Partly because there are not as many bat species that use this technique and partly just because it's more complicated, less is known about how high duty cycle bats vary their calls in different environments. For instance, there could still be an advantage to using lower-pitched calls in open habitats, to get the increased range, even though this wouldn't make any difference to their ability to find prey against the background.

Among the bats known to use this technique are the horseshoe bats of the genus Rhinolophus, which are distinctive enough to be placed in their own family, distinct from those of all other bats. There are over 100 recognised species, which are present across much of the Old World. Although they are absent from extreme environments such as Siberia and the Sahara, and some are found in only very small localities, others are widespread. The greater horseshoe bat (Rhinolophus ferrumequinum) for example, lives in both Japan and the UK, and over a fair proportion of what's in between, covering a good range of different habitats in the process.

The Cape horseshoe bat (Rhinolophus capensis) is native to southern South Africa, where it primarily inhabits the fynbos, an area of shrubland and heath similar to the scrubs of the Mediterranean and coastal California. It feeds primarily on moths and beetles, which it plucks from vegetation or captures on the wing. However, at the extremes of its range, it can also be found on the southern edge of the Namib Desert, where it overlaps with the more desert-adapted species the Damaraland horseshoe bat (Rhinolophus damarensis) which had been less studied, but probably has a similar diet.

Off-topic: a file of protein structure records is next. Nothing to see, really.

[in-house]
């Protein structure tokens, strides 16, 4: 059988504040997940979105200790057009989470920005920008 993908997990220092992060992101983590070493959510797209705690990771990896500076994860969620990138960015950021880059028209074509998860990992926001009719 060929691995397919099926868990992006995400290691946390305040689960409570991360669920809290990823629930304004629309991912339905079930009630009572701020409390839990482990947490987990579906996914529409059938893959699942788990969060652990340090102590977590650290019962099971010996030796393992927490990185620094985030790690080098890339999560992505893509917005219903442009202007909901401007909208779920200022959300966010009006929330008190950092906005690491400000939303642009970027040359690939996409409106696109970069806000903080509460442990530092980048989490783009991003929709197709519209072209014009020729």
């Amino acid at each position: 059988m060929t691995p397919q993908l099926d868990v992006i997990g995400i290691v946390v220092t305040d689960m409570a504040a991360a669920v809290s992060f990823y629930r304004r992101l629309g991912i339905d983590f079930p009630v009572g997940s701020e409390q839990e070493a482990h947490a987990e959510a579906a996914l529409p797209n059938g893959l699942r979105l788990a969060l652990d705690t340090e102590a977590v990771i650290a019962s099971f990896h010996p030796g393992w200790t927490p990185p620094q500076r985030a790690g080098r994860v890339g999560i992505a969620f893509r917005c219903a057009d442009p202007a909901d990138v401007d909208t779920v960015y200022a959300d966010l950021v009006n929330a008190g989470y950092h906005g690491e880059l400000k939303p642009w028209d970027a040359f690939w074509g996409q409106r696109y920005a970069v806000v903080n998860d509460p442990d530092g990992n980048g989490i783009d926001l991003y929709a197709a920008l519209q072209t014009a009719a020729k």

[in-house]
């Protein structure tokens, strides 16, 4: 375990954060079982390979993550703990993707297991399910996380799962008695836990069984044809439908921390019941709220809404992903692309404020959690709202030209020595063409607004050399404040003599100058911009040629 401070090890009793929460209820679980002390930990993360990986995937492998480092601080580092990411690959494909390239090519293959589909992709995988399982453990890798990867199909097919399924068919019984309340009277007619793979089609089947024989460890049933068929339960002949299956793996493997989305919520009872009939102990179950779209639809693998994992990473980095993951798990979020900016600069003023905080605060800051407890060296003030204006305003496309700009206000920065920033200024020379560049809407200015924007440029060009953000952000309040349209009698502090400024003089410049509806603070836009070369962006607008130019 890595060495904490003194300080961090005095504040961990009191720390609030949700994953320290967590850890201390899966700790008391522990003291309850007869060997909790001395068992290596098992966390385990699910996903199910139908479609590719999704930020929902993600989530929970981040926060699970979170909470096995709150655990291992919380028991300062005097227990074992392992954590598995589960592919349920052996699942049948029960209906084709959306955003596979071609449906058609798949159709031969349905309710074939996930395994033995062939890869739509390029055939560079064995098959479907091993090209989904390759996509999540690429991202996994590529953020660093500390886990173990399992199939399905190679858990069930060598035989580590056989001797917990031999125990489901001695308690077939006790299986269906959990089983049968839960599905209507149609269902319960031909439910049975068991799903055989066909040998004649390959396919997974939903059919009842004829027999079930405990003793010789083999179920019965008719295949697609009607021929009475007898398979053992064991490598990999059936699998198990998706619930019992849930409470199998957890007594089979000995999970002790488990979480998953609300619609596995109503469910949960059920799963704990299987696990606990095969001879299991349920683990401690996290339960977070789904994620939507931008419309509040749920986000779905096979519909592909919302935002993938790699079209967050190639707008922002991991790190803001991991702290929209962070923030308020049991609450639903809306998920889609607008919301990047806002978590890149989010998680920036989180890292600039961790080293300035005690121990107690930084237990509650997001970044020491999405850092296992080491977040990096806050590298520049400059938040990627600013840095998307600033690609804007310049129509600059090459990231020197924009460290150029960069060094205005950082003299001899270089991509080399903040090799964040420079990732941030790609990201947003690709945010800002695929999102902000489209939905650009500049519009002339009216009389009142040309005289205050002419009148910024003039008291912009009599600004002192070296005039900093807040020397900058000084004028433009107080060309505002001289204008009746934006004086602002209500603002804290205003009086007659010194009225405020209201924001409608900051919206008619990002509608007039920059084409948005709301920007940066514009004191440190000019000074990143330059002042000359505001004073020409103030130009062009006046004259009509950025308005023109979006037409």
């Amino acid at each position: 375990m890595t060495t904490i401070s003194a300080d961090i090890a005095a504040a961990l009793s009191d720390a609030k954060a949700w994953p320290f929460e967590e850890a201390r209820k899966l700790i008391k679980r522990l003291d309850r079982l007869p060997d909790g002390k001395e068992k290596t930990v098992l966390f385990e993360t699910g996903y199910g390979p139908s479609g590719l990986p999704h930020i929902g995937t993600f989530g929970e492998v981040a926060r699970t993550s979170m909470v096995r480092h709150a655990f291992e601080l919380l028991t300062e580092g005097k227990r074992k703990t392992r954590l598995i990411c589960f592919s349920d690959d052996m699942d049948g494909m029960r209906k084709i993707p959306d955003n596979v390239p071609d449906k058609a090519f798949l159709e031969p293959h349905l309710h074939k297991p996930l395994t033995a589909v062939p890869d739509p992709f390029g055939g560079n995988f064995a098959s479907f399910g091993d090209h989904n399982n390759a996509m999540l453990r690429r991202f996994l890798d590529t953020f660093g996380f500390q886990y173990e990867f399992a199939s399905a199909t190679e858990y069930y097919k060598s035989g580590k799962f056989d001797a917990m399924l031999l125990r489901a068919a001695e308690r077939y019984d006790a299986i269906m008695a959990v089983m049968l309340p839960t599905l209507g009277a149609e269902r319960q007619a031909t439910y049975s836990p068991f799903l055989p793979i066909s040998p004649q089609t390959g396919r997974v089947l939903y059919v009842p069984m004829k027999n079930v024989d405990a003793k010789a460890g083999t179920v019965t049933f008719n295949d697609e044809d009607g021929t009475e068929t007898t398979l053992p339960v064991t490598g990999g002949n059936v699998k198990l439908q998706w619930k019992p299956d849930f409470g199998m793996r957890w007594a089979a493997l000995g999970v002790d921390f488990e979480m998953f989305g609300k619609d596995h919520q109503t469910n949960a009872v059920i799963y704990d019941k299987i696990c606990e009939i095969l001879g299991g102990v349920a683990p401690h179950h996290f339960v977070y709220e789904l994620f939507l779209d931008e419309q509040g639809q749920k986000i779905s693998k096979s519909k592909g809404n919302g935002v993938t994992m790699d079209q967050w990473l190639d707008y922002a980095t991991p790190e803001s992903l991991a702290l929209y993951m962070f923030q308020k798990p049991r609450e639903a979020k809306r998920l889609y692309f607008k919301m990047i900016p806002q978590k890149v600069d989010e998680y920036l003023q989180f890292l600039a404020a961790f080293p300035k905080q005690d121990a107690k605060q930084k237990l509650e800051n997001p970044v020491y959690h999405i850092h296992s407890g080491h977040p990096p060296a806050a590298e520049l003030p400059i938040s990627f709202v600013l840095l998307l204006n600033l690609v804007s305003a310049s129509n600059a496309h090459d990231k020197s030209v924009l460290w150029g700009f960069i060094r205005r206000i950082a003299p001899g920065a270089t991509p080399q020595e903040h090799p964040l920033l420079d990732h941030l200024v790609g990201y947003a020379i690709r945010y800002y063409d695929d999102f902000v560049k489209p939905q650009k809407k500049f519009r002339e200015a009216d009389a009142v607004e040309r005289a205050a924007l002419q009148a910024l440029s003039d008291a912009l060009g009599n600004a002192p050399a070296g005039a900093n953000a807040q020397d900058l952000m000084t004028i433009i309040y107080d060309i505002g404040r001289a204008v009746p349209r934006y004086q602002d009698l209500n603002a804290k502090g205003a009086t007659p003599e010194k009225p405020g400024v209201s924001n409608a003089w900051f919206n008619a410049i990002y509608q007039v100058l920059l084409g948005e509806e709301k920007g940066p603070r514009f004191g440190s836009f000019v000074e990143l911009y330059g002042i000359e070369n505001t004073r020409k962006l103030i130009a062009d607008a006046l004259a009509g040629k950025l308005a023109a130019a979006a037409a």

Using microphone recording arrays positioned near caves known to be inhabited by the relevant species, a recent study compared the calls of Cape horseshoe bats in the fynbos and on the desert margins with those of nearby Damaraland bats. These showed that the Cape bats living in the desert used lower-pitched calls than those in the fynbos, but that this wasn't enough to allow the sound to carry much further, as we'd expect it to. Nonetheless, they compensated for this by the simple tactic of increasing the volume, meaning that, in the absence of clutter in the open desert, they could search a larger volume of space for tasty moths.

We'd expect the Damaraland bats to do the same, compensating for the fact that their calls are inherently higher-pitched by upping the volume, but it turns out that they didn't, meaning that they could not detect insects at the same range as the more southerly species could. It's not that they aren't capable of shouting more loudly, since on a couple of occasions they really screamed it out, easily beating the Cape bats for volume. But both these occasions were on them leaving their cave, and were very much not what they typically do. It could be that the effort of constantly emitting really loud calls isn't worth the advantage gained in finding prey more quickly... it's all just too exhausting to keep up for long.

This leaves open the question of why the Cape horseshoe bats bother to lower the pitch of their calls when foraging in the desert compared with their preferred habitat of the fynbos. It's not getting them much in the way of increasing their prey detection range, because they achieve that by using a higher volume and, in any event, the Damaraland bats, which are better suited to the desert than they are, apparently don't need the extra range.

It might be that they eat different prey since we don't know much about exactly what Damaraland horseshoe bats eat beyond it being "insects". Perhaps more likely, where the two bats live together they might find it useful to use different calls to distinguish each other - we do know, for instance, that the two species can tell each other apart based solely on the sound of their calls.

But the reality is that we don't know. There may be some complication of their lifestyles, or some quirk of their evolutionary histories involved but, either way, there's something going on here that we wouldn't predict based simply on our understanding of the acoustics.

[Photo by F.C. Robiller, from Wikimedia Commons.]